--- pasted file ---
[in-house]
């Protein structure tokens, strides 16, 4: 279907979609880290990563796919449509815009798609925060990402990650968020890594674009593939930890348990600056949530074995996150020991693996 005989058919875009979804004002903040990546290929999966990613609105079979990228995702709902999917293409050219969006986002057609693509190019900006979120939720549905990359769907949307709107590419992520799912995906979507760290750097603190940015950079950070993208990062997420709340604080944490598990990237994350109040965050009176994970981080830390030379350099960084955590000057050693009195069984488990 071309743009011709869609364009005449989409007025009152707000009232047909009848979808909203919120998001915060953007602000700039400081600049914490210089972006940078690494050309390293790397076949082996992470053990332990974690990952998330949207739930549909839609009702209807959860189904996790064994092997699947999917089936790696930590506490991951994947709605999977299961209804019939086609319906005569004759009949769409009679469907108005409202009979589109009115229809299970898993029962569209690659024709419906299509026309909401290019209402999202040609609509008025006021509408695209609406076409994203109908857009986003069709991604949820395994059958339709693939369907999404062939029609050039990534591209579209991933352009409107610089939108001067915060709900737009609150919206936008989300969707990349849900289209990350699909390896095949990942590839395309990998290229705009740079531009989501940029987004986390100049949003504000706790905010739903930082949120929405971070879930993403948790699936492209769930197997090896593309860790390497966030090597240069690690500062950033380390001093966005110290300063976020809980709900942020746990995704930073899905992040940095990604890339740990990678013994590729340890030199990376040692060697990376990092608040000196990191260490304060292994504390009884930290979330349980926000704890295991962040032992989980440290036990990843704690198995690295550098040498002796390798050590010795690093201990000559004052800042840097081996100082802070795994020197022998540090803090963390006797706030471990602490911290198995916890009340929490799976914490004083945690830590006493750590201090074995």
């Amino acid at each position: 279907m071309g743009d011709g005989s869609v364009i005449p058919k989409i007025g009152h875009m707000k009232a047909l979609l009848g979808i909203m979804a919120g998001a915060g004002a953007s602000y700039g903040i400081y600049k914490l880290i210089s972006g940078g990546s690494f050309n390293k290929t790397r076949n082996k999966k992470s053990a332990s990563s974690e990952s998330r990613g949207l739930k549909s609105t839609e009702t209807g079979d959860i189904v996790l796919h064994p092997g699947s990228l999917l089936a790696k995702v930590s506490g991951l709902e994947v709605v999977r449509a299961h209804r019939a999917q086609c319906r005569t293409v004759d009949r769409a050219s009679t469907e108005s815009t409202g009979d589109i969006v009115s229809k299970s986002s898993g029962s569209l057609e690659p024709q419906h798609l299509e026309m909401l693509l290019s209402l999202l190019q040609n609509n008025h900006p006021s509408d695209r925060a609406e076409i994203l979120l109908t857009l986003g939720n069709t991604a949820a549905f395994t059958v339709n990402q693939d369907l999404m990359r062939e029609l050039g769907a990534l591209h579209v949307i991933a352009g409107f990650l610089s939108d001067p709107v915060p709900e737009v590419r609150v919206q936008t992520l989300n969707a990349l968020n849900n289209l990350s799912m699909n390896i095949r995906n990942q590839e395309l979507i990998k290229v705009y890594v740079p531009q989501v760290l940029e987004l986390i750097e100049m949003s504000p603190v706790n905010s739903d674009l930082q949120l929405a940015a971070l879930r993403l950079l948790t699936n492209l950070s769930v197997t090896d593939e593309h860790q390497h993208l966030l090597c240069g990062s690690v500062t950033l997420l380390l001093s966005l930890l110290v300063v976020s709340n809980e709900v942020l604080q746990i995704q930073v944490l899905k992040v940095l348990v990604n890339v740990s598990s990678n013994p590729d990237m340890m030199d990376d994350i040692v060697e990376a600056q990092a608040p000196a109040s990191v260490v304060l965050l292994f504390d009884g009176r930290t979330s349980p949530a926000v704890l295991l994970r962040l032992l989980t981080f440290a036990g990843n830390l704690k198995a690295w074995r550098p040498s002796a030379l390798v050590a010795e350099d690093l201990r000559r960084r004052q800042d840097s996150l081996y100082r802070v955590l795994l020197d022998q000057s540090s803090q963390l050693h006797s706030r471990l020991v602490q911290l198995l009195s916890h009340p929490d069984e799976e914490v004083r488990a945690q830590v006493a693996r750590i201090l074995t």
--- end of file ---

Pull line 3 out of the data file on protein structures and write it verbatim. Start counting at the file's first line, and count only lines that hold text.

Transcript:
């Amino acid at each position: 279907m071309g743009d011709g005989s869609v364009i005449p058919k989409i007025g009152h875009m707000k009232a047909l979609l009848g979808i909203m979804a919120g998001a915060g004002a953007s602000y700039g903040i400081y600049k914490l880290i210089s972006g940078g990546s690494f050309n390293k290929t790397r076949n082996k999966k992470s053990a332990s990563s974690e990952s998330r990613g949207l739930k549909s609105t839609e009702t209807g079979d959860i189904v996790l796919h064994p092997g699947s990228l999917l089936a790696k995702v930590s506490g991951l709902e994947v709605v999977r449509a299961h209804r019939a999917q086609c319906r005569t293409v004759d009949r769409a050219s009679t469907e108005s815009t409202g009979d589109i969006v009115s229809k299970s986002s898993g029962s569209l057609e690659p024709q419906h798609l299509e026309m909401l693509l290019s209402l999202l190019q040609n609509n008025h900006p006021s509408d695209r925060a609406e076409i994203l979120l109908t857009l986003g939720n069709t991604a949820a549905f395994t059958v339709n990402q693939d369907l999404m990359r062939e029609l050039g769907a990534l591209h579209v949307i991933a352009g409107f990650l610089s939108d001067p709107v915060p709900e737009v590419r609150v919206q936008t992520l989300n969707a990349l968020n849900n289209l990350s799912m699909n390896i095949r995906n990942q590839e395309l979507i990998k290229v705009y890594v740079p531009q989501v760290l940029e987004l986390i750097e100049m949003s504000p603190v706790n905010s739903d674009l930082q949120l929405a940015a971070l879930r993403l950079l948790t699936n492209l950070s769930v197997t090896d593939e593309h860790q390497h993208l966030l090597c240069g990062s690690v500062t950033l997420l380390l001093s966005l930890l110290v300063v976020s709340n809980e709900v942020l604080q746990i995704q930073v944490l899905k992040v940095l348990v990604n890339v740990s598990s990678n013994p590729d990237m340890m030199d990376d994350i040692v060697e990376a600056q990092a608040p000196a109040s990191v260490v304060l965050l292994f504390d009884g009176r930290t979330s349980p949530a926000v704890l295991l994970r962040l032992l989980t981080f440290a036990g990843n830390l704690k198995a690295w074995r550098p040498s002796a030379l390798v050590a010795e350099d690093l201990r000559r960084r004052q800042d840097s996150l081996y100082r802070v955590l795994l020197d022998q000057s540090s803090q963390l050693h006797s706030r471990l020991v602490q911290l198995l009195s916890h009340p929490d069984e799976e914490v004083r488990a945690q830590v006493a693996r750590i201090l074995t």